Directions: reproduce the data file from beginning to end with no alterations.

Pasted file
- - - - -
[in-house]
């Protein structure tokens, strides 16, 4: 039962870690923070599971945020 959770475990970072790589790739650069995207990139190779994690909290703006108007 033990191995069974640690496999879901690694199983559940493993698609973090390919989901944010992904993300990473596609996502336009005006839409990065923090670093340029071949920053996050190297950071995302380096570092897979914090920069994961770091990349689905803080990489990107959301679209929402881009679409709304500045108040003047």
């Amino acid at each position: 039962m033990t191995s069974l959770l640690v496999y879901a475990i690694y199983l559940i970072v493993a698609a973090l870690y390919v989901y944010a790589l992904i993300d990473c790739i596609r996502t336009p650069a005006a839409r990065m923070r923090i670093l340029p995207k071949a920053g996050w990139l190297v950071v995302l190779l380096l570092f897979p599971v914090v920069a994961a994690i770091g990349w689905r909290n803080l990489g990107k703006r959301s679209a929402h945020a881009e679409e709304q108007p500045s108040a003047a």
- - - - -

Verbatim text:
[in-house]
């Protein structure tokens, strides 16, 4: 039962870690923070599971945020 959770475990970072790589790739650069995207990139190779994690909290703006108007 033990191995069974640690496999879901690694199983559940493993698609973090390919989901944010992904993300990473596609996502336009005006839409990065923090670093340029071949920053996050190297950071995302380096570092897979914090920069994961770091990349689905803080990489990107959301679209929402881009679409709304500045108040003047």
């Amino acid at each position: 039962m033990t191995s069974l959770l640690v496999y879901a475990i690694y199983l559940i970072v493993a698609a973090l870690y390919v989901y944010a790589l992904i993300d990473c790739i596609r996502t336009p650069a005006a839409r990065m923070r923090i670093l340029p995207k071949a920053g996050w990139l190297v950071v995302l190779l380096l570092f897979p599971v914090v920069a994961a994690i770091g990349w689905r909290n803080l990489g990107k703006r959301s679209a929402h945020a881009e679409e709304q108007p500045s108040a003047a």